Date of Degree

9-2018

Document Type

Dissertation

Degree Name

Ph.D.

Program

English

Advisor

Joan Richardson

Committee Members

Wayne Koestenbaum

Alan Vardy

Subject Categories

American Literature | Philosophy of Language | Philosophy of Mind

Abstract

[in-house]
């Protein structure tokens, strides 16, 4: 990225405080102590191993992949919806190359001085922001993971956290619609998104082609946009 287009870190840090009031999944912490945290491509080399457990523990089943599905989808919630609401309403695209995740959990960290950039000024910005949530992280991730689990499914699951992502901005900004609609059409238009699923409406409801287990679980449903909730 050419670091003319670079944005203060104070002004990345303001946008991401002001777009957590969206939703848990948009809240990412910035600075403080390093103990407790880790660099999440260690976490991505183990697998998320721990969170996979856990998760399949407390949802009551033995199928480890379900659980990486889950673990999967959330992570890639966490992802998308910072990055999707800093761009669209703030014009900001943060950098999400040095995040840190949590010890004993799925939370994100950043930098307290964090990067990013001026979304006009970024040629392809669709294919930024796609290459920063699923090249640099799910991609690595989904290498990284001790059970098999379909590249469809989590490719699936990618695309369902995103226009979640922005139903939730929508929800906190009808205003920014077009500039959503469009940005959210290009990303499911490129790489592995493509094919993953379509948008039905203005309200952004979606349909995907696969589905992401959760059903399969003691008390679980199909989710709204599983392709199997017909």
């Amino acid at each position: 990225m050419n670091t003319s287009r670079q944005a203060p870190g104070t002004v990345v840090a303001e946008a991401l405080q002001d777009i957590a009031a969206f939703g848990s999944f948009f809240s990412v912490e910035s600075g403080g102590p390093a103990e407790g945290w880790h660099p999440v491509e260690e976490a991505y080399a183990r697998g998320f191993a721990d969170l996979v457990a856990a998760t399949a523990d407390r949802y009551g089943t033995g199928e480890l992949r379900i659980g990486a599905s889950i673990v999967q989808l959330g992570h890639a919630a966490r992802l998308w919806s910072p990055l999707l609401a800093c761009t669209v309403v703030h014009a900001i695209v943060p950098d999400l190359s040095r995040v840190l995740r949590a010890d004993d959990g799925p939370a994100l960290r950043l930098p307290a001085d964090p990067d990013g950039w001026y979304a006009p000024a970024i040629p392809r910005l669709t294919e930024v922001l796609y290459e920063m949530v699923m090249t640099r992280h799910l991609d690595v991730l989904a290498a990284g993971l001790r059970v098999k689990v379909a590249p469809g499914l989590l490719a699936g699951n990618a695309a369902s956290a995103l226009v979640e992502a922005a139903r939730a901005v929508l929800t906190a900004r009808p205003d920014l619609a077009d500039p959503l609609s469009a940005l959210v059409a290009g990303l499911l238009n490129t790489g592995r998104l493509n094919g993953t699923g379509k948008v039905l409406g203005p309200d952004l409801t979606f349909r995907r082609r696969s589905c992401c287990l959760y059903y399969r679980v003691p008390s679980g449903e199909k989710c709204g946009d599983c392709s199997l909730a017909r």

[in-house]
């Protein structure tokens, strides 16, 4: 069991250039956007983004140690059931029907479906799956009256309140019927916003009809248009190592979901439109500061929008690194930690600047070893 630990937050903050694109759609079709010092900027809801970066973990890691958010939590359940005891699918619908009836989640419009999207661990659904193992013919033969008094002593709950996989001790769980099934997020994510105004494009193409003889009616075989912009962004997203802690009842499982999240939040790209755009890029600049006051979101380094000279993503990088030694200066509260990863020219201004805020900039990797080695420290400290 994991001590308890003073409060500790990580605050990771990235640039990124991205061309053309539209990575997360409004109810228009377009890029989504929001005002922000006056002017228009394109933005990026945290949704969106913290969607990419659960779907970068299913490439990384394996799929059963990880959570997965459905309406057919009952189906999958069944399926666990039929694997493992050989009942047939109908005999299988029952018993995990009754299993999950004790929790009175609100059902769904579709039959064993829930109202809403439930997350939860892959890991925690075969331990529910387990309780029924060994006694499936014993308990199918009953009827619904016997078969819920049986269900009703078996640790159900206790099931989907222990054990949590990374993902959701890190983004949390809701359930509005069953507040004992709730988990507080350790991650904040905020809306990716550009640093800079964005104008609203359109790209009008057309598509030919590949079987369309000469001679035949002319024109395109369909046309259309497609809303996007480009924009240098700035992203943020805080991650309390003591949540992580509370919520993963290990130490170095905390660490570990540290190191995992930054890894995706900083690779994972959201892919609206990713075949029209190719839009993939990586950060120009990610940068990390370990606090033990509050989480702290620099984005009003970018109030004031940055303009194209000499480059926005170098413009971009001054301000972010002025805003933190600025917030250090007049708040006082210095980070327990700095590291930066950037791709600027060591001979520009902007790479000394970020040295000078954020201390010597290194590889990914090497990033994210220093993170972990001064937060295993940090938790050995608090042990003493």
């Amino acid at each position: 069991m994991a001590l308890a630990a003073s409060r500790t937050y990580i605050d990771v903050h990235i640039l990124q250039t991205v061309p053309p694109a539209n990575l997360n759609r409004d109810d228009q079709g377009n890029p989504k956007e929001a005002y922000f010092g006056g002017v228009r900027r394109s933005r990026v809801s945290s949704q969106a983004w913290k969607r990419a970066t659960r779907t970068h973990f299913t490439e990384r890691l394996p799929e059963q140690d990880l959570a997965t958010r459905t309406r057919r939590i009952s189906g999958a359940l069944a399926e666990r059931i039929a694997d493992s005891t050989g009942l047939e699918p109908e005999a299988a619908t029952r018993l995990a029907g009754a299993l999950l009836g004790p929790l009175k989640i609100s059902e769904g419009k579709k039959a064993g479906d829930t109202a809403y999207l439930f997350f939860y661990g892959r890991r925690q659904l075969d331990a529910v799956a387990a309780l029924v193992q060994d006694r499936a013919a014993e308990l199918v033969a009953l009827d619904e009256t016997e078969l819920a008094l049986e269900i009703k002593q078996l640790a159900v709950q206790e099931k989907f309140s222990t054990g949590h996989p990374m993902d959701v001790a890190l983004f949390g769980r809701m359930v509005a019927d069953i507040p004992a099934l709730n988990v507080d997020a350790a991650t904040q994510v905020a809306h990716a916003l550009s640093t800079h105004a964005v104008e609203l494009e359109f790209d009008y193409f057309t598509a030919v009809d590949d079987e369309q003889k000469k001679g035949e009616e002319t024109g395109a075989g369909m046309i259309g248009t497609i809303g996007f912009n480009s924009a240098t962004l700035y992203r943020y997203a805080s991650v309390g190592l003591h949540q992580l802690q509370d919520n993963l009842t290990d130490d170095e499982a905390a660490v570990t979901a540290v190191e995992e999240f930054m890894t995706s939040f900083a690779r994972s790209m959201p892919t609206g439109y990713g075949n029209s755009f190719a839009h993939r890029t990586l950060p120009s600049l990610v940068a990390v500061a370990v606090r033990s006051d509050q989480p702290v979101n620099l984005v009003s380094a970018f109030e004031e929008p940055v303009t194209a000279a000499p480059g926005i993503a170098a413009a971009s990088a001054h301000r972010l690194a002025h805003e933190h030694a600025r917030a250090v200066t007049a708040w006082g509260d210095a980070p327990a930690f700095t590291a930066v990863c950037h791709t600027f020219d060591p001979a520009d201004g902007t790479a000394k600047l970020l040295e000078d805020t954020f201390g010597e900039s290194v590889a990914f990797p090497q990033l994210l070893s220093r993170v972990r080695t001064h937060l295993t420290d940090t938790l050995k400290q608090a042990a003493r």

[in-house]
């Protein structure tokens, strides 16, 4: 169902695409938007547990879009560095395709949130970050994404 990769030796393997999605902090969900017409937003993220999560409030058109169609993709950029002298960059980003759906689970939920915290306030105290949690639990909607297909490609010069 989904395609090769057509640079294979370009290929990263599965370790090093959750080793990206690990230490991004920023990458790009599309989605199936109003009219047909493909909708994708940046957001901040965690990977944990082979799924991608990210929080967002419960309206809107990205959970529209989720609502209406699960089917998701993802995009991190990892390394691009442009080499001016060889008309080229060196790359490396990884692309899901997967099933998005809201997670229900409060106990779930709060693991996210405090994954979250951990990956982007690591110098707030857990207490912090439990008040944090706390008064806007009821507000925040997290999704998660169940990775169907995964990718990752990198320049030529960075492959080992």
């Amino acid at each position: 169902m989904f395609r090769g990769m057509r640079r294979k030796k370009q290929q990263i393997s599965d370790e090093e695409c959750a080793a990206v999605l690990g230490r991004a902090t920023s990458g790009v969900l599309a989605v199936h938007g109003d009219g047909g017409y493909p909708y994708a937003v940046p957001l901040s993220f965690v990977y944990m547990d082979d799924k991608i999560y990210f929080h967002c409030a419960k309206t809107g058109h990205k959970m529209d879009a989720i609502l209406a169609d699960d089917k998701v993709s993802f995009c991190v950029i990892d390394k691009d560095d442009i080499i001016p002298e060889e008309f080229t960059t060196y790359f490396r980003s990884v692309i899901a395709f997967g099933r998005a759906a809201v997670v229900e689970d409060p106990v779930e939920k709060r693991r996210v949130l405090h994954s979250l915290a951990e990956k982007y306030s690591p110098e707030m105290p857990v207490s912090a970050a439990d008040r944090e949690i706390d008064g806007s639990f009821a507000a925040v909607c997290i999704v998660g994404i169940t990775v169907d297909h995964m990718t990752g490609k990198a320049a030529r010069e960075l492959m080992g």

This study is an interdisciplinary form of literary criticism in conversation with science that goes to work for philosophy of mind and language in order to rethink descriptions of consciousness. It analyzes our common sense concept of self-knowledge into a matrix of fraught binaries, involving a theory of mind constrained by Cartesian mind/body dualism and a theory of truth trapped within an old debate between rationalism and empiricism about essence and construction, nature/nurture. Whereas it is more the custom of literary criticism engaged in the critique of binaries to adopt the tools of poststructuralism and deconstruction, this study takes its lead from the traditions of pragmatism and ordinary language philosophy. It provides 1) a theory on the origin of binaries that challenges assumptions about their nature, 2) a reading of James Baldwin’s 1956 novel, Giovanni’s Room, that traces salient aspects of American experience to our fraught concept of self-knowledge, and 3) an alternative model of mind hewn from the writings of Ralph Waldo Emerson and Henry David Thoreau, and based in concentric circles. It is the overarching aim of this study to describe how this alternative concentric model of mind supports pragmatism’s theory of truth, forming what I call the geometry of pragmatism, a signifying, imaginative structure designed to reshape, enliven, and thereby improve how we think when we think about self-knowledge, with farther-reaching implications for discourses of identity.

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